You may have noticed that it’s been ages since I’ve written about one of my notorious dinner parties. Nine months, to be exact. The combination of an intense case at work, and an even more intense long-distance relationship resulted in the temporary loss of my favorite creative outlet – hosting painstakingly planned, multiple-course dinners for my friends.
With the culmination of both consuming affairs, I realized that I went from throwing weekly dinners to none at all. Though I’m no stranger to extremes, the discrepancy left a clichéd feeling that a part of me was missing. I resolved to jump right back into the game, and hosted a series of impromptu Sunday dinners with whoever was around and hungry.
Something was still off. I craved the thrill of curating the perfect combination of recipes, writing out placecards and menus in my best fourth-grade cursive, and waking up knowing that the only thing I had to do the entire day was cook (with a heavy pour of vino, naturally).
When a friend suggested cooking together in lieu of our reservations the next evening, I decided to turn the quiet night into a full-blown dinner party (back to those extremes…). My friend wanted to try a new pesto caprese stacked salad recipe that she’d been eyeing, so I ran with the idea and crafted an Italian menu: popovers with garlic herb butter, pesto caprese stacks, chicken parmesan, bucatini bolognese, and homemade espresso gelato with sea salt.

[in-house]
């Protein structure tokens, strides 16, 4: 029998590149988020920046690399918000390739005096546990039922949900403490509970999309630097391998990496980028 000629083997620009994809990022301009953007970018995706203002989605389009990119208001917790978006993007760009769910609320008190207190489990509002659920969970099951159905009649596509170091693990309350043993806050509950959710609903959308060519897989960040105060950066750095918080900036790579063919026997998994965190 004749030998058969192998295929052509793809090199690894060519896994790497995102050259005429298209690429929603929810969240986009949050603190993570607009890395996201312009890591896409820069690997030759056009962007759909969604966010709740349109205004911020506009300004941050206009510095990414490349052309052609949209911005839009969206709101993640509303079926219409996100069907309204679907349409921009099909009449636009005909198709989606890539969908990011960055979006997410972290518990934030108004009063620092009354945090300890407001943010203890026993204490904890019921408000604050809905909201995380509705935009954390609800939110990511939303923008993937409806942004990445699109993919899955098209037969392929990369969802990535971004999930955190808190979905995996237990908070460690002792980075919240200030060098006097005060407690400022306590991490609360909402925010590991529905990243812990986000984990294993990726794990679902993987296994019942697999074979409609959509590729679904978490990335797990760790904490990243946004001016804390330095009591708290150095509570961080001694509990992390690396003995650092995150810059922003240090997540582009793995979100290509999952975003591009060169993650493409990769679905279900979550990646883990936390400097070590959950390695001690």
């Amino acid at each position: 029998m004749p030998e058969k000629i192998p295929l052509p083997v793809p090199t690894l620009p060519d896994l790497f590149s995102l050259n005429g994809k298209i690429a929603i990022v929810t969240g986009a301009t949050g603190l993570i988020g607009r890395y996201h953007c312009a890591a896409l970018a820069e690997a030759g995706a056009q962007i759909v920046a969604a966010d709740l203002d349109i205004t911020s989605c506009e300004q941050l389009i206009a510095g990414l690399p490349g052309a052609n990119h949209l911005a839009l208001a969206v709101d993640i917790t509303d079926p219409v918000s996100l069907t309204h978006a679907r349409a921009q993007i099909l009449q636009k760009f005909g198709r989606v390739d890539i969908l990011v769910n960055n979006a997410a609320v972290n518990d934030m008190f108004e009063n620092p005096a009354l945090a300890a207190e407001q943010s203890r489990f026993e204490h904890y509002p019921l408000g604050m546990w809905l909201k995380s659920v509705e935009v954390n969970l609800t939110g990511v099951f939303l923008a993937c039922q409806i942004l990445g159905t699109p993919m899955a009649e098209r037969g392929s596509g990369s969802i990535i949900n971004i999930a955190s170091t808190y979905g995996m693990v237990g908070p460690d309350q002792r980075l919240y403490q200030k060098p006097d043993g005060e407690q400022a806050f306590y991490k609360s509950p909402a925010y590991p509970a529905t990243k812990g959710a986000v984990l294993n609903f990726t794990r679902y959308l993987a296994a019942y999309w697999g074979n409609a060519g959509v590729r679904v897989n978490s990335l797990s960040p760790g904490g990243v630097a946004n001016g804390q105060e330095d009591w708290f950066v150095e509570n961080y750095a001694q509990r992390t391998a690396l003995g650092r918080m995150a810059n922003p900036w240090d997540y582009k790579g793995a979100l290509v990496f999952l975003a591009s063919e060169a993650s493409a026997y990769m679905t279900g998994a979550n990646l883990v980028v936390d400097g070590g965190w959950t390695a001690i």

Everything was perfect, with the exception of the popovers. The fluffy hollow pastries with golden brown exteriors paired with flavored butter are my go-to first course. Easier to make than traditional dinner rolls, and infinitely more delicious, guests are mesmerized by the swelling batter that “pops” over the tin while baking.
I considered dressing up the popovers with parmesan, but parmesan chicken was already on the menu. Though not exactly Italian, goat cheese has long been my favorite dairy. Goat cheese is more fluid than parmesan, but I opted to take a risk and added it to the center of each popover before baking.
The result was so incredible, that my friends insisted I make the exact same popovers again a few days later for brunch. I happily obliged, and started imagining new popover variations for my next menu. I think it’s fair to say that I’m back in the (dinner party) game. xx tt
t+tTIP: Flavored butter possibilities are endless, but one that I consistently come back to is garlic herb. I make a big batch, and store it in the fridge to add to toast, biscuits, and (of course) popovers. Here is the recipe:
- 2 sticks room-temperature unsalted butter
- 1 tablespoon garlic powder
- 1 teaspoon fleur de sel (or whatever coarse salt you have)
- 2 tablespoons chopped herbs (use whatever you like, for this batch I added leftover chives, oregano, and parsley from the popover goat cheese)
- Use a fork or electric mixer to combine